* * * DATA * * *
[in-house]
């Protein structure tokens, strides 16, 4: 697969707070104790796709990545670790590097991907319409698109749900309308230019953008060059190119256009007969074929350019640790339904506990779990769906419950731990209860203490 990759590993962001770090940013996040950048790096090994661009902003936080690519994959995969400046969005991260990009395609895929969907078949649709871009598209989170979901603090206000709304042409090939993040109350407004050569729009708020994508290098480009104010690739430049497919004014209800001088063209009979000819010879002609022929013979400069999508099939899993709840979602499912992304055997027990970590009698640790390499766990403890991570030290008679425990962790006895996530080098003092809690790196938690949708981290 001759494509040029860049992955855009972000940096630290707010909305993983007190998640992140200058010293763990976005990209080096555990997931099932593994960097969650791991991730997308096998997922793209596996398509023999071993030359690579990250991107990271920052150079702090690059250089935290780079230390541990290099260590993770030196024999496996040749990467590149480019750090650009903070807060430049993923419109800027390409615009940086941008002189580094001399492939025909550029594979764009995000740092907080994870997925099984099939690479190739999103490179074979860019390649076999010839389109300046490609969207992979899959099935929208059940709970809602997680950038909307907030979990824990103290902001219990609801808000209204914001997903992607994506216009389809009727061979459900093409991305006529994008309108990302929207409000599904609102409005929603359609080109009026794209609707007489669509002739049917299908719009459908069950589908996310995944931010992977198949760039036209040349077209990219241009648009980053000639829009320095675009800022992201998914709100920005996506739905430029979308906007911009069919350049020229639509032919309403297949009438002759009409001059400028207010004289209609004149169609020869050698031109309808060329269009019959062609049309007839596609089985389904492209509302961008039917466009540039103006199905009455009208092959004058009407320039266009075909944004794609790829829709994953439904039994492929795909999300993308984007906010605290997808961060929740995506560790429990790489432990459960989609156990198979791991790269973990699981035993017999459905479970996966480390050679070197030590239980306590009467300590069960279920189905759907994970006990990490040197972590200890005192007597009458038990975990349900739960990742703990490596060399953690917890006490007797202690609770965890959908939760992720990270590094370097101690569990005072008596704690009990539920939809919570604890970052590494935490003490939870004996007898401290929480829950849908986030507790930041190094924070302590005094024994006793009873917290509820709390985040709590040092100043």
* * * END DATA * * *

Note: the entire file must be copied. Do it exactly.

[in-house]
């Protein structure tokens, strides 16, 4: 697969707070104790796709990545670790590097991907319409698109749900309308230019953008060059190119256009007969074929350019640790339904506990779990769906419950731990209860203490 990759590993962001770090940013996040950048790096090994661009902003936080690519994959995969400046969005991260990009395609895929969907078949649709871009598209989170979901603090206000709304042409090939993040109350407004050569729009708020994508290098480009104010690739430049497919004014209800001088063209009979000819010879002609022929013979400069999508099939899993709840979602499912992304055997027990970590009698640790390499766990403890991570030290008679425990962790006895996530080098003092809690790196938690949708981290 001759494509040029860049992955855009972000940096630290707010909305993983007190998640992140200058010293763990976005990209080096555990997931099932593994960097969650791991991730997308096998997922793209596996398509023999071993030359690579990250991107990271920052150079702090690059250089935290780079230390541990290099260590993770030196024999496996040749990467590149480019750090650009903070807060430049993923419109800027390409615009940086941008002189580094001399492939025909550029594979764009995000740092907080994870997925099984099939690479190739999103490179074979860019390649076999010839389109300046490609969207992979899959099935929208059940709970809602997680950038909307907030979990824990103290902001219990609801808000209204914001997903992607994506216009389809009727061979459900093409991305006529994008309108990302929207409000599904609102409005929603359609080109009026794209609707007489669509002739049917299908719009459908069950589908996310995944931010992977198949760039036209040349077209990219241009648009980053000639829009320095675009800022992201998914709100920005996506739905430029979308906007911009069919350049020229639509032919309403297949009438002759009409001059400028207010004289209609004149169609020869050698031109309808060329269009019959062609049309007839596609089985389904492209509302961008039917466009540039103006199905009455009208092959004058009407320039266009075909944004794609790829829709994953439904039994492929795909999300993308984007906010605290997808961060929740995506560790429990790489432990459960989609156990198979791991790269973990699981035993017999459905479970996966480390050679070197030590239980306590009467300590069960279920189905759907994970006990990490040197972590200890005192007597009458038990975990349900739960990742703990490596060399953690917890006490007797202690609770965890959908939760992720990270590094370097101690569990005072008596704690009990539920939809919570604890970052590494935490003490939870004996007898401290929480829950849908986030507790930041190094924070302590005094024994006793009873917290509820709390985040709590040092100043």